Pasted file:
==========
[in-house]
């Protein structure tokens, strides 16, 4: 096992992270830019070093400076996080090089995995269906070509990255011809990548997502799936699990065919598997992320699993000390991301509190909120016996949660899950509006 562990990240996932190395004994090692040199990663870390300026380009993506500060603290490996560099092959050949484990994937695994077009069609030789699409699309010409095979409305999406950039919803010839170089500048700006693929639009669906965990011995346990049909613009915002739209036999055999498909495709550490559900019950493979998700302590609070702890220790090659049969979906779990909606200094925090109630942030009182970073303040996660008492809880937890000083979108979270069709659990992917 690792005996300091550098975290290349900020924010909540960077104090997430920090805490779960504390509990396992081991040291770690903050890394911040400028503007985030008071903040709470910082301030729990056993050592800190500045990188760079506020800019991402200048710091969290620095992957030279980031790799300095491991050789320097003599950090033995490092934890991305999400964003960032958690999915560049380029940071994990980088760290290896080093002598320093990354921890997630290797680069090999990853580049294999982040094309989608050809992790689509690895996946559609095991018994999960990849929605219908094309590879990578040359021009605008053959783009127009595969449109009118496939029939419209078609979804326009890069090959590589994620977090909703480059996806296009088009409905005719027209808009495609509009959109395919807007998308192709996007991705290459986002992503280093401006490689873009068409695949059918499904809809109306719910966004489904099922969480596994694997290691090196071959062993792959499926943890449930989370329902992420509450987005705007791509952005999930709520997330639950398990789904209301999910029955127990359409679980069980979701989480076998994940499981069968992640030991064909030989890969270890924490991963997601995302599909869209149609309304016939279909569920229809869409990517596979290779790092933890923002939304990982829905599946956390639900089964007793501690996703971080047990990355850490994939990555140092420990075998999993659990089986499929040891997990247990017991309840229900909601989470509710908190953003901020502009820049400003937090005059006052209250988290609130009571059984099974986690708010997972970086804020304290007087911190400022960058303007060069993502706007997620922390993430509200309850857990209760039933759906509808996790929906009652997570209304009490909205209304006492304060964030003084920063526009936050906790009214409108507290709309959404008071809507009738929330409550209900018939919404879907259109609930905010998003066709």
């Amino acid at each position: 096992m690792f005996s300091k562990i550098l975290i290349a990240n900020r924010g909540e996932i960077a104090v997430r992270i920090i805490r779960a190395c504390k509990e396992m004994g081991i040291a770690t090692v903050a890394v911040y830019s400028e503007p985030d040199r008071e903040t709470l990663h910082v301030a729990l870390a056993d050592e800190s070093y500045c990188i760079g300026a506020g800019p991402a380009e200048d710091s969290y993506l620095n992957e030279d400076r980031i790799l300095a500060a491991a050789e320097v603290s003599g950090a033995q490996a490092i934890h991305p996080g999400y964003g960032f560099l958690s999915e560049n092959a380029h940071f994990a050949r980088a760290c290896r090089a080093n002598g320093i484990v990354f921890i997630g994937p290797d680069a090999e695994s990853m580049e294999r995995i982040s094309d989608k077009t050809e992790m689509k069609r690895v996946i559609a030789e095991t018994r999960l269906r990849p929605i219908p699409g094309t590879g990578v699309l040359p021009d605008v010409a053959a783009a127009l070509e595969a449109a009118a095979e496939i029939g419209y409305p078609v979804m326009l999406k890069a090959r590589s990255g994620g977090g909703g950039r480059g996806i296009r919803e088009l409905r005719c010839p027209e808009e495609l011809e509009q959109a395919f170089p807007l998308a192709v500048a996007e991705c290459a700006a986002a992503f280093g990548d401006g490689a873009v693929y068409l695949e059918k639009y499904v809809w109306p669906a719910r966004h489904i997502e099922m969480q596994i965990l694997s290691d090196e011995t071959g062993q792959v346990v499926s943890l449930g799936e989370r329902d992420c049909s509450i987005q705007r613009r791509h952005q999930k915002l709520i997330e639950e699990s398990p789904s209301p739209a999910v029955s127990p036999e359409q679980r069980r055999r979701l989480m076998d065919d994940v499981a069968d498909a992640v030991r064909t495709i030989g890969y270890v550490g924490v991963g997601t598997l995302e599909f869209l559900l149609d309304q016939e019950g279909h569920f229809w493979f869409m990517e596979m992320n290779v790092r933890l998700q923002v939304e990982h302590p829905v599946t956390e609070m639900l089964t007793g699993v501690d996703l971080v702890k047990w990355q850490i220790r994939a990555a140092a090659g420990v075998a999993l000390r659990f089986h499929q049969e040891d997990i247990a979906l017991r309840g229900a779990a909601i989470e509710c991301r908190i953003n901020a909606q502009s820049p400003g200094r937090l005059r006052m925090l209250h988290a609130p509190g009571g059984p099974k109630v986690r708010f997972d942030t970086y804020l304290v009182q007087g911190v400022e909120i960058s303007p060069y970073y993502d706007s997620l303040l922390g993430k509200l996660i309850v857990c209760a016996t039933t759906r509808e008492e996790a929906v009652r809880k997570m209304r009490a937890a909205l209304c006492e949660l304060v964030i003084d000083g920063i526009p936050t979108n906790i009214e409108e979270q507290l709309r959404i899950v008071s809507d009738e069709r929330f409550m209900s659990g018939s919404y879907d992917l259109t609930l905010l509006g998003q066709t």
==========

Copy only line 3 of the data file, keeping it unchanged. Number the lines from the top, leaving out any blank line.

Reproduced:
């Amino acid at each position: 096992m690792f005996s300091k562990i550098l975290i290349a990240n900020r924010g909540e996932i960077a104090v997430r992270i920090i805490r779960a190395c504390k509990e396992m004994g081991i040291a770690t090692v903050a890394v911040y830019s400028e503007p985030d040199r008071e903040t709470l990663h910082v301030a729990l870390a056993d050592e800190s070093y500045c990188i760079g300026a506020g800019p991402a380009e200048d710091s969290y993506l620095n992957e030279d400076r980031i790799l300095a500060a491991a050789e320097v603290s003599g950090a033995q490996a490092i934890h991305p996080g999400y964003g960032f560099l958690s999915e560049n092959a380029h940071f994990a050949r980088a760290c290896r090089a080093n002598g320093i484990v990354f921890i997630g994937p290797d680069a090999e695994s990853m580049e294999r995995i982040s094309d989608k077009t050809e992790m689509k069609r690895v996946i559609a030789e095991t018994r999960l269906r990849p929605i219908p699409g094309t590879g990578v699309l040359p021009d605008v010409a053959a783009a127009l070509e595969a449109a009118a095979e496939i029939g419209y409305p078609v979804m326009l999406k890069a090959r590589s990255g994620g977090g909703g950039r480059g996806i296009r919803e088009l409905r005719c010839p027209e808009e495609l011809e509009q959109a395919f170089p807007l998308a192709v500048a996007e991705c290459a700006a986002a992503f280093g990548d401006g490689a873009v693929y068409l695949e059918k639009y499904v809809w109306p669906a719910r966004h489904i997502e099922m969480q596994i965990l694997s290691d090196e011995t071959g062993q792959v346990v499926s943890l449930g799936e989370r329902d992420c049909s509450i987005q705007r613009r791509h952005q999930k915002l709520i997330e639950e699990s398990p789904s209301p739209a999910v029955s127990p036999e359409q679980r069980r055999r979701l989480m076998d065919d994940v499981a069968d498909a992640v030991r064909t495709i030989g890969y270890v550490g924490v991963g997601t598997l995302e599909f869209l559900l149609d309304q016939e019950g279909h569920f229809w493979f869409m990517e596979m992320n290779v790092r933890l998700q923002v939304e990982h302590p829905v599946t956390e609070m639900l089964t007793g699993v501690d996703l971080v702890k047990w990355q850490i220790r994939a990555a140092a090659g420990v075998a999993l000390r659990f089986h499929q049969e040891d997990i247990a979906l017991r309840g229900a779990a909601i989470e509710c991301r908190i953003n901020a909606q502009s820049p400003g200094r937090l005059r006052m925090l209250h988290a609130p509190g009571g059984p099974k109630v986690r708010f997972d942030t970086y804020l304290v009182q007087g911190v400022e909120i960058s303007p060069y970073y993502d706007s997620l303040l922390g993430k509200l996660i309850v857990c209760a016996t039933t759906r509808e008492e996790a929906v009652r809880k997570m209304r009490a937890a909205l209304c006492e949660l304060v964030i003084d000083g920063i526009p936050t979108n906790i009214e409108e979270q507290l709309r959404i899950v008071s809507d009738e069709r929330f409550m209900s659990g018939s919404y879907d992917l259109t609930l905010l509006g998003q066709t």